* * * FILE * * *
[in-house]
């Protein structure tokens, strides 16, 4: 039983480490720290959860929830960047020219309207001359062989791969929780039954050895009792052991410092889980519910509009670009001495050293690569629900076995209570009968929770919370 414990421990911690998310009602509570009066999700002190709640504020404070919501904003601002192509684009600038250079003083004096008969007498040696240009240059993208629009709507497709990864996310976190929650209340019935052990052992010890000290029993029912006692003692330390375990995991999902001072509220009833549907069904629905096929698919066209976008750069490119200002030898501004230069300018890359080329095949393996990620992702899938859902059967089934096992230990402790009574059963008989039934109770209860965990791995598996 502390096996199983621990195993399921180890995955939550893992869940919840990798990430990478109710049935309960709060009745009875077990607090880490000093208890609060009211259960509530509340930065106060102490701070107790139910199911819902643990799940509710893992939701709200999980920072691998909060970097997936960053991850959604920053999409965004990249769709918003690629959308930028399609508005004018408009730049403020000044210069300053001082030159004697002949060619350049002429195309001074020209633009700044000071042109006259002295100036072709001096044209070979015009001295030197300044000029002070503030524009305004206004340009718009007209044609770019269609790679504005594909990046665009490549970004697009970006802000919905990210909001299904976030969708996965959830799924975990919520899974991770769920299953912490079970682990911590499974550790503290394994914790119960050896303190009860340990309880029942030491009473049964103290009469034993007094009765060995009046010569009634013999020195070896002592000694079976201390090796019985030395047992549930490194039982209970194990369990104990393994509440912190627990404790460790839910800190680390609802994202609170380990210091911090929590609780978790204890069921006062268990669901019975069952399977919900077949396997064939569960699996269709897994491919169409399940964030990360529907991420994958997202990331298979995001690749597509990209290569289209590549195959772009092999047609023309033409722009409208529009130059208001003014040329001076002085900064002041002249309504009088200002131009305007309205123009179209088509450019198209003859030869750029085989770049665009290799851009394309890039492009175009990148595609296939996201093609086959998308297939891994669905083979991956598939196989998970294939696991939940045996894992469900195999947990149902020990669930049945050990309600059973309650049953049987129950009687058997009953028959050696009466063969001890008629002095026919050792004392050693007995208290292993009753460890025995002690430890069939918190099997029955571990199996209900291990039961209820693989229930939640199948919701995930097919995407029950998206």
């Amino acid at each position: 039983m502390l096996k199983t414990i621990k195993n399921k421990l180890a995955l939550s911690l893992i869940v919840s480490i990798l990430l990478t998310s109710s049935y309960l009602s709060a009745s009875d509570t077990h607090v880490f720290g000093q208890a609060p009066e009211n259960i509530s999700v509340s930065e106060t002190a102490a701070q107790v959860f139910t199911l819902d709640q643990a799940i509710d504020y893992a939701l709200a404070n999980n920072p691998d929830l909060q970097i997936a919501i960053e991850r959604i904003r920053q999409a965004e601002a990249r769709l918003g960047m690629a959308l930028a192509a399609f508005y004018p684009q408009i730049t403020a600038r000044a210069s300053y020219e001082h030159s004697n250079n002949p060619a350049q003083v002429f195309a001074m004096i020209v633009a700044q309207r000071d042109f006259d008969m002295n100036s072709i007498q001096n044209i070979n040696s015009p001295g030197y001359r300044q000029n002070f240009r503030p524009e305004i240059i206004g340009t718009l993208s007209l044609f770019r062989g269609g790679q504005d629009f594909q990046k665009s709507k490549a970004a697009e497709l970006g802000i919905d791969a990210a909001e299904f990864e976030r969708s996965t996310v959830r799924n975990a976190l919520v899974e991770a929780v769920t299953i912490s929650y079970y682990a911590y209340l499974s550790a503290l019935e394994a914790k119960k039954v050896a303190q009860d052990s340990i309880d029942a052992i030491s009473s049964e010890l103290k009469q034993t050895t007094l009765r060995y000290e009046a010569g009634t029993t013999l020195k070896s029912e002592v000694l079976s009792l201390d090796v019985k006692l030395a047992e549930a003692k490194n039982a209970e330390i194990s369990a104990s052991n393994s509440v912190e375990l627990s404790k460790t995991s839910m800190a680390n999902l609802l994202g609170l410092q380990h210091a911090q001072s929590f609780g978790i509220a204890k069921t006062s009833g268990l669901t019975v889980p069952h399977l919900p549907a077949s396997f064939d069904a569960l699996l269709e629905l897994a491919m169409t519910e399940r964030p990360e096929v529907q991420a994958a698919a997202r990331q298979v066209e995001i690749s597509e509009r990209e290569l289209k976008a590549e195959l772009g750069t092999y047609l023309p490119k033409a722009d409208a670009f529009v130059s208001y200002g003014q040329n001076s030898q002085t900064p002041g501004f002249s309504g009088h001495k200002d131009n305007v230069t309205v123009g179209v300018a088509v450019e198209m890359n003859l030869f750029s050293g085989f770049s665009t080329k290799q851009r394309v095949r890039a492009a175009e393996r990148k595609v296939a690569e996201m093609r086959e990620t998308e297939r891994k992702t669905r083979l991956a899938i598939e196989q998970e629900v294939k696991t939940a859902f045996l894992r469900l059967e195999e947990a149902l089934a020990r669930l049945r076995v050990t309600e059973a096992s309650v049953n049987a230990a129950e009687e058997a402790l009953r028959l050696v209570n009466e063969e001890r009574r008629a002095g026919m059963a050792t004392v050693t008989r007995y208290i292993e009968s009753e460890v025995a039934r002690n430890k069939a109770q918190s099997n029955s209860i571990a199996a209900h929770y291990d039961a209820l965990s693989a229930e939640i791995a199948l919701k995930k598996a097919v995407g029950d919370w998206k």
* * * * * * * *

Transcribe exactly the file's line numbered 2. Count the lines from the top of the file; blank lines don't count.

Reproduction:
């Protein structure tokens, strides 16, 4: 039983480490720290959860929830960047020219309207001359062989791969929780039954050895009792052991410092889980519910509009670009001495050293690569629900076995209570009968929770919370 414990421990911690998310009602509570009066999700002190709640504020404070919501904003601002192509684009600038250079003083004096008969007498040696240009240059993208629009709507497709990864996310976190929650209340019935052990052992010890000290029993029912006692003692330390375990995991999902001072509220009833549907069904629905096929698919066209976008750069490119200002030898501004230069300018890359080329095949393996990620992702899938859902059967089934096992230990402790009574059963008989039934109770209860965990791995598996 502390096996199983621990195993399921180890995955939550893992869940919840990798990430990478109710049935309960709060009745009875077990607090880490000093208890609060009211259960509530509340930065106060102490701070107790139910199911819902643990799940509710893992939701709200999980920072691998909060970097997936960053991850959604920053999409965004990249769709918003690629959308930028399609508005004018408009730049403020000044210069300053001082030159004697002949060619350049002429195309001074020209633009700044000071042109006259002295100036072709001096044209070979015009001295030197300044000029002070503030524009305004206004340009718009007209044609770019269609790679504005594909990046665009490549970004697009970006802000919905990210909001299904976030969708996965959830799924975990919520899974991770769920299953912490079970682990911590499974550790503290394994914790119960050896303190009860340990309880029942030491009473049964103290009469034993007094009765060995009046010569009634013999020195070896002592000694079976201390090796019985030395047992549930490194039982209970194990369990104990393994509440912190627990404790460790839910800190680390609802994202609170380990210091911090929590609780978790204890069921006062268990669901019975069952399977919900077949396997064939569960699996269709897994491919169409399940964030990360529907991420994958997202990331298979995001690749597509990209290569289209590549195959772009092999047609023309033409722009409208529009130059208001003014040329001076002085900064002041002249309504009088200002131009305007309205123009179209088509450019198209003859030869750029085989770049665009290799851009394309890039492009175009990148595609296939996201093609086959998308297939891994669905083979991956598939196989998970294939696991939940045996894992469900195999947990149902020990669930049945050990309600059973309650049953049987129950009687058997009953028959050696009466063969001890008629002095026919050792004392050693007995208290292993009753460890025995002690430890069939918190099997029955571990199996209900291990039961209820693989229930939640199948919701995930097919995407029950998206």